eral information, it is usually advisable to carry out the hazard categorization process before the materials are removed from the laboratory. Having the analysis done at the laboratory is also usually cheaper than having it performed by the treatment disposal facility or an outside contractor.

Generally, it is not necessary to determine the molecular structure of the unknown material precisely. Hazard classification information usually satisfies the regulatory requirements and those of the treatment disposal facility. However, it is important to establish that the disposal facility will accept the analytical data that are ultimately provided.

The first concern in identification of an unknown waste is safety. The laboratory worker who carries out the procedures should be familiar with the characteristics of the waste and any necessary precautions. Because the hazards of the materials being tested are unknown, it is imperative that proper personal protection and safety devices such as fume hoods and shields be employed. Older samples can be particularly dangerous because they may have changed in composition, for example, through the formation of peroxides. (See Chapter 3, section 3.D.3.2, and Chapter 5, section 5.G.3, for more information on peroxides.)

The following information is commonly required by treatment disposal facilities before they will consider handling unknown materials:

  • physical description,

  • water reactivity,

  • water solubility,

  • pH and possibly also neutralization information,

  • ignitability (flammability),

  • presence of oxidizer,

  • presence of sulfides or cyanides,

  • presence of halogens,

  • presence of radioactive materials,

  • presence of biohazardous materials, and

  • presence of toxic constituents.

The following test procedures should be readily accomplished by a trained laboratory worker. The overall sequence for testing is depicted in Figure 7.1 for liquid and solid materials.

  • Physical description. The physical description should include the state of the material (solid, liquid), the color, and the consistency (for solids) or viscosity (for liquids). For liquid materials, describe the clarity of the solution (transparent, translucent, or opaque). If an unknown material is a bi- or tri-layered liquid, describe each layer separately, giving an approximate percentage of the total for each layer.

  • After taking appropriate safety precautions for handling the unknown, including the use of personal protection devices, remove a small sample for use in the following tests.

  • Water reactivity. Carefully add a small quantity of the unknown to a few milliliters of water. Observe any changes, including heat evolution, gas evolution, and flame generation.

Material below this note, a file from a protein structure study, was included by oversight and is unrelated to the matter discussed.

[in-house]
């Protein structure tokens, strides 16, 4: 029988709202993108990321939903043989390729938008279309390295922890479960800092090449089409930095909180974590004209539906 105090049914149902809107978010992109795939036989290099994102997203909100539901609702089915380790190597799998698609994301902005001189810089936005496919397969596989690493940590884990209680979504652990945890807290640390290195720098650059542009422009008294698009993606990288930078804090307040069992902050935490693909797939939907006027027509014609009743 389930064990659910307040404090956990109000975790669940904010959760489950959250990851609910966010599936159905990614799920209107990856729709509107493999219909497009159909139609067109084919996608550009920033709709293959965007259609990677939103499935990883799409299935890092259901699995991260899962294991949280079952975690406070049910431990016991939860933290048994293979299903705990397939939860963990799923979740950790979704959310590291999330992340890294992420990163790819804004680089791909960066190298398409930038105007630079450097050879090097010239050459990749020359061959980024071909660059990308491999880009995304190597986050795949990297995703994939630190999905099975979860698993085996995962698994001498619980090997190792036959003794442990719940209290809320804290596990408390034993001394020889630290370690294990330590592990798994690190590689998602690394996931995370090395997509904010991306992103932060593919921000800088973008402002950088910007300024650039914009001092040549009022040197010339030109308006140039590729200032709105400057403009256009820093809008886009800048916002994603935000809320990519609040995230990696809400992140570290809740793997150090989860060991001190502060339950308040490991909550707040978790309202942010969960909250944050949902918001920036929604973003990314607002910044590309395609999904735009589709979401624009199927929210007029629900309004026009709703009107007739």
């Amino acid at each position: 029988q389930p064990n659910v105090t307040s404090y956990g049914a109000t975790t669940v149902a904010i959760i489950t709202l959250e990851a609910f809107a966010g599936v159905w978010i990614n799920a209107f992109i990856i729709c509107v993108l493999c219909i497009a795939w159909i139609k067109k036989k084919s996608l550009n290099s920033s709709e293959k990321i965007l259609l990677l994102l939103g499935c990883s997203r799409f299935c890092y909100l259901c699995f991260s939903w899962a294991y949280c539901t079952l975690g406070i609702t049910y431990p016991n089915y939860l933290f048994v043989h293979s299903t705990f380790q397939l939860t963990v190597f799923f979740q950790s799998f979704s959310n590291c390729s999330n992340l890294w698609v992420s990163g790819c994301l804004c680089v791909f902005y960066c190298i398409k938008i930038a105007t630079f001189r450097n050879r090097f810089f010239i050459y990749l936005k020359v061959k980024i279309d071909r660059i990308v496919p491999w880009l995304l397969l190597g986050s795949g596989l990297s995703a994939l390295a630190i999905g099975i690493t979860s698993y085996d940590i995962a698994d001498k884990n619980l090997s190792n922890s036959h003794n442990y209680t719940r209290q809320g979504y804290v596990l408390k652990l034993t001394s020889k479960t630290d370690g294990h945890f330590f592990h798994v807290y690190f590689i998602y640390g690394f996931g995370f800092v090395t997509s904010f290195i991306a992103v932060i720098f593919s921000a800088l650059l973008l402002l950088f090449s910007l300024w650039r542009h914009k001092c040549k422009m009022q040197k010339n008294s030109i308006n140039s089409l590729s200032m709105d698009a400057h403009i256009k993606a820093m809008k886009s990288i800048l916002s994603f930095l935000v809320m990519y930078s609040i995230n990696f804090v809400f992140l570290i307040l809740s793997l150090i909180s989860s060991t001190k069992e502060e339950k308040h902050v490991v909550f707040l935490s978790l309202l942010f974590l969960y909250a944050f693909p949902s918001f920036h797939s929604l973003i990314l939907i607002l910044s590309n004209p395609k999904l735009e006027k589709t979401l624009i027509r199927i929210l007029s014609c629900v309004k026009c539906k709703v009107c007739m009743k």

• Water solubility. Observe the solubility of the unknown in water. If it is an insoluble liquid, note whether it is less or more dense than water (i.e., does it float or sink?). Most nonhalogenated organic liquids are less dense than water.

  • pH. Test the material with multirange pH paper. If the sample is water-soluble, test the pH of a 10% aqueous solution. It may also be desirable or even required to carry out a neutralization titration.

  • Ignitability (flammability). Place a small sample of the material (<5 milliliters (mL)) in an aluminum test tray. Apply an ignition source, typically a propane torch, to the test sample for one-half second. If the material supports its own combustion, it is a flammable liquid with a flash point of less than 60 °C. If the sample does not ignite, apply the ignition source again for one second. If the material burns, it is combustible. Combustible materials have a flash point between 60 and 93 °C.

  • Presence of oxidizer. Wet commercially available starch-iodide paper with 1 N hydrochloric acid, and then place a small portion of the unknown on the wetted paper. A change in color of the paper to dark purple is a positive test for an oxidizer. The test can also be carried out by adding 0.1 to 0.2 grams (g) of sodium or potassium iodide to 1 mL of an acidic 10% solution of the unknown. Development of a yellow-brown color indicates an oxidizer. To test for hydroperoxides in water-insoluble organic solvents, dip the test paper into the solvent, and then let it evaporate. Add a drop of water to the same section of the paper. Development of a dark color indicates the presence of hydroperoxides.

  • Presence of sulfide. The test for inorganic sulfides is carried out only when the pH of an aqueous solution of the unknown is greater than 10. Add a few drops of concentrated hydrochloric acid to a sample of the unknown while holding a piece of commercial lead acetate paper, wetted with distilled water, over the sample. Development of a brown-black color on the paper indicates generation of hydrogen sulfide. Because of the toxicity of the hydrogen sulfide formed during this test, only a small sample should be tested, and appropriate ventilation should be used.

  • Presence of cyanide. The test for inorganic cyanides is carried out only when the pH of an aqueous solution of the unknown is greater than 10. Prior to testing for

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